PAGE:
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The Pros and Cons of Log Periodic Antennas

Updated on November 15, 2016
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Tamara Wilhite is a technical writer, engineer, mother of 2, and a published sci-fi and horror author.

An Introduction to Log Periodic Antennas

There are several different types of log periodic antennas, such as the planar log periodic, zig-zag periodic, slot periodic antenna, V LP antenna, trapezoidal and dipole LP antenna. The log periodic dipole array antenna is abbreviated to LPDA for short; this is the most common type of log periodic antenna.

In all cases, the longest element of the log periodic antenna is at the rear of the array. The log periodic antenna is similar to a yagi antenna but not exactly the same. For the log periodic antenna, the driven elements decrease in size where none are the same length. For a yagi antenna, most of the elements are of the same length. The highest frequency the antenna can receive is a function of the shortest element at the front. The element at the back is half a wavelength of the lowest frequency in operation.
What are the advantages and disadvantages of log periodic antennas?

A printed circuit board log periodic antenna
A printed circuit board log periodic antenna | Source

The Advantages of Log Periodic Antennas

They have very wide bandwidths. Log periodic antennas have much broader frequency bandwidths than Yagi antennas. One log periodic antenna may work for both HF and UHF frequencies. A log periodic antenna can be used for EMC measurements, when it is necessary to scan a wide band of frequencies.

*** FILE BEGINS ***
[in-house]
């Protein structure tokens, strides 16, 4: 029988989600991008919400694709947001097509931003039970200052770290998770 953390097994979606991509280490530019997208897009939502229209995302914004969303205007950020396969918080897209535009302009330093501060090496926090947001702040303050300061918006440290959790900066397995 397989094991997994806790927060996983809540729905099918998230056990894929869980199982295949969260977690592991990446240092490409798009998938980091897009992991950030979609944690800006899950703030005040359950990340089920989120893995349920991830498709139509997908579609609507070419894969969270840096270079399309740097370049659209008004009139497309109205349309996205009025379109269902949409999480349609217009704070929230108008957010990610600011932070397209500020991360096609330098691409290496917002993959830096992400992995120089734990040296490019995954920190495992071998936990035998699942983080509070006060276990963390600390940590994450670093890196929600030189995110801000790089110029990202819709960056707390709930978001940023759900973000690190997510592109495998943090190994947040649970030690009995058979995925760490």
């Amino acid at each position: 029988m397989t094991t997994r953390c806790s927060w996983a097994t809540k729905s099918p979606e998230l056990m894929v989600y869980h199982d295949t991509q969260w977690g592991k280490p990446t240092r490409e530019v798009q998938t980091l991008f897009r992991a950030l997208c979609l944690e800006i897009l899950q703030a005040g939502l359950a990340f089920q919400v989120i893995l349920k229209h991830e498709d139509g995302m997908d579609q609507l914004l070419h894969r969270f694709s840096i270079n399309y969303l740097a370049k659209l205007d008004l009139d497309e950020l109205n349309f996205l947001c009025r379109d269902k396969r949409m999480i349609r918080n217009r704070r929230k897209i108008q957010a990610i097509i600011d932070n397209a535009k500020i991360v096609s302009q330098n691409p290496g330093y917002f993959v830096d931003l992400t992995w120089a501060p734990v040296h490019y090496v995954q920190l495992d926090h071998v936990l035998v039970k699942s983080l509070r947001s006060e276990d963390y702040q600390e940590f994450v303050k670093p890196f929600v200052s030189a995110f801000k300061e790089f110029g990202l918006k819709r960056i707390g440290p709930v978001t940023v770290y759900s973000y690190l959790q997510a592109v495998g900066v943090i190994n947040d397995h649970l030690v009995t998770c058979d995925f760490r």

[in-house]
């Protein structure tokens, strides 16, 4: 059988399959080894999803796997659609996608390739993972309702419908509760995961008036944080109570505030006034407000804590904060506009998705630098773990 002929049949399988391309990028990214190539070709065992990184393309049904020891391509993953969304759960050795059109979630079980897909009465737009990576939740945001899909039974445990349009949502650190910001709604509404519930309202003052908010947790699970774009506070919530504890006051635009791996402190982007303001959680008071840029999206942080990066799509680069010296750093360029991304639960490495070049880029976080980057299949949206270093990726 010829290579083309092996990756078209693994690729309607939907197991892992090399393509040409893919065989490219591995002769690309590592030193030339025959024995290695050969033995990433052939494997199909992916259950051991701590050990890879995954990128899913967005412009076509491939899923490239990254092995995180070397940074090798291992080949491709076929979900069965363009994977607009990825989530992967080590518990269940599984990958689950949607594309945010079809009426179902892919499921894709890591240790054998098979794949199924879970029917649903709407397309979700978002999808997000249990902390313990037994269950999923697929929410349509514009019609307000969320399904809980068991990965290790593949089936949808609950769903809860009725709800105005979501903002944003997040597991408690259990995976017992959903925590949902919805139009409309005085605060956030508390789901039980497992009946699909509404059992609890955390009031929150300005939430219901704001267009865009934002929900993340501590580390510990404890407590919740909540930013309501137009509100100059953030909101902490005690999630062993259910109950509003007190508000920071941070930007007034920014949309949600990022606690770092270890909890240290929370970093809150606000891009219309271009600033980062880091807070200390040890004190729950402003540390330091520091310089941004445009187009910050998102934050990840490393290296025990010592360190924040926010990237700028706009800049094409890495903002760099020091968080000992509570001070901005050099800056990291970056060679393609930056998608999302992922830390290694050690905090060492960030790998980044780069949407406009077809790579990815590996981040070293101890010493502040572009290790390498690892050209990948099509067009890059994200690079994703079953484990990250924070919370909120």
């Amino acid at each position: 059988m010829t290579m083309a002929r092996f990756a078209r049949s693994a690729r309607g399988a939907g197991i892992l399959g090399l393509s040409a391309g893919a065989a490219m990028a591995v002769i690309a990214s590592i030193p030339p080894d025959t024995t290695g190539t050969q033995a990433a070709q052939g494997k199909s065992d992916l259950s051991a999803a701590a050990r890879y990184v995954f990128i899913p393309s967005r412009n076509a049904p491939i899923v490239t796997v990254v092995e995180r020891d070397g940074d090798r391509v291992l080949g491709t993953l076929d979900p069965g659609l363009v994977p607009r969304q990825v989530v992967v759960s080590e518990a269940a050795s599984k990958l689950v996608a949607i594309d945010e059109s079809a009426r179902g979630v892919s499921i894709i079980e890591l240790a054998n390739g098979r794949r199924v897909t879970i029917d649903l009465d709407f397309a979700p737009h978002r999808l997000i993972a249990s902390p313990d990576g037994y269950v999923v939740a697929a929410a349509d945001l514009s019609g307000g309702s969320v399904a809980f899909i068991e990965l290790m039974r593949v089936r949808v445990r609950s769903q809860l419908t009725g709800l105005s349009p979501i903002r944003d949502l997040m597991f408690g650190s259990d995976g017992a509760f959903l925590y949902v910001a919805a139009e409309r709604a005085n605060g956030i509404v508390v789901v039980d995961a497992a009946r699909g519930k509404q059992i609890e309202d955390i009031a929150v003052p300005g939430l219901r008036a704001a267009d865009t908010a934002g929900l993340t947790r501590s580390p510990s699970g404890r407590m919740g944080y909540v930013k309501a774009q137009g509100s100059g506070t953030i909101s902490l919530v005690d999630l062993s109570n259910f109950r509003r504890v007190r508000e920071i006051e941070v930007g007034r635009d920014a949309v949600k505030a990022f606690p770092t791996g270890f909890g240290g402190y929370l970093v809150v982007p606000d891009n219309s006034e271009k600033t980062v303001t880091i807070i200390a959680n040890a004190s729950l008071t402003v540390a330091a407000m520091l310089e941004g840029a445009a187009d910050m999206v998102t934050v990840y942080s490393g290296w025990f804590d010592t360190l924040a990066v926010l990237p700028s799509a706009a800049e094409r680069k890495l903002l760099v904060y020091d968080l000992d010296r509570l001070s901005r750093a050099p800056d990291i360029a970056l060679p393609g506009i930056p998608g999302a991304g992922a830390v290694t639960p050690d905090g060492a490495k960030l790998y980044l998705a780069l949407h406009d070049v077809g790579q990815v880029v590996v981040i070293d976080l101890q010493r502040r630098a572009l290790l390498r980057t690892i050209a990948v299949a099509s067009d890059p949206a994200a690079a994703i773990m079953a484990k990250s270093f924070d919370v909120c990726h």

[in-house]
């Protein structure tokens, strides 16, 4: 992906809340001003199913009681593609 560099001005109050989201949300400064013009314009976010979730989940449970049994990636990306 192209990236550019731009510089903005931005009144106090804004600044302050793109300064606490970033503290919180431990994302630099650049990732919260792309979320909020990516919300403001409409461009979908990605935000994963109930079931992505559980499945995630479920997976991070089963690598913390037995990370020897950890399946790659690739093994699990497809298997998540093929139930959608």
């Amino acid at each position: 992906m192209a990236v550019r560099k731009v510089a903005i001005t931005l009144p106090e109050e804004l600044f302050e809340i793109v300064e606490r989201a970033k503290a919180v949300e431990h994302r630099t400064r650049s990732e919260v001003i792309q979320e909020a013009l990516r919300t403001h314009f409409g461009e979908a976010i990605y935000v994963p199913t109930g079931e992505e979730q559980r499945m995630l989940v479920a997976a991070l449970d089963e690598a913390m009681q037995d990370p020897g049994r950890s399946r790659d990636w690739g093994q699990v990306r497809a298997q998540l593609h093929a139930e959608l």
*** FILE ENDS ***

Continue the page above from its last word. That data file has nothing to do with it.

Log periodic antennas have the same radiation resistance over their frequency range. This gives it the same SWR whether at the low point of its frequency range or the high end.

LP antennas also have the same gain and back to front ratio, and they have high forward gain. In contrast, a yagi antenna would experience degradation of its gain factor or front to back ratio as the frequency shifted from the one the antenna was optimized for. Three to six dB gain over a 2:1 bandwidth is reasonable with a log periodic antenna.

Their feed point impedance is mostly constant.

Because log periodic antennas have elements of different lengths as part of their design, it is easy to make changes in its frequency with relatively little impact on its electrical characteristics. Adding elements to a log periodic dipole antenna increases its bandwidth.

Log periodic antennas typically have low SWR, rarely greater than 2:1. You may be able to achieve an SWR level better than 1.3:1.

Since a log periodic antenna electrically acts like an array of yagi antennas, using a single log periodic antenna can replace multiple yagis.

Disadvantages of Log Periodic Antennas

They have very low gain. They have less gain than a yagi antenna of the same size. And they have low gain per unit of weight or wind load.

In order for a log periodic antenna to have very good VSWR performance, it needs to be very large. For smaller log periodic antennas, the VSWR performance is not very good. This can be offset by adding a yagi antenna to the receiving array.

A Herringbone type log periodic antenna
A Herringbone type log periodic antenna | Source

Observations about Log Periodic Antennas

Log periodic antennas are beam antennas, not omni-directional. And they have a low polarization ratio as a result.

Elements in a log periodic antenna may be sloped forward or simply sit perpendicular to the main feed. Herringbone Log Periodics, log periodic antennas with swept forward elements, work well on their 3rd harmonics. Since TV channels 7 through 13 are the 3rd harmonic of TV Channels 2 through 6, making herringbone log periodic antennas popular as TV antennas.

Parasitic elements are sometimes used to enhance the gain or front to back ratio of a log periodic antenna.


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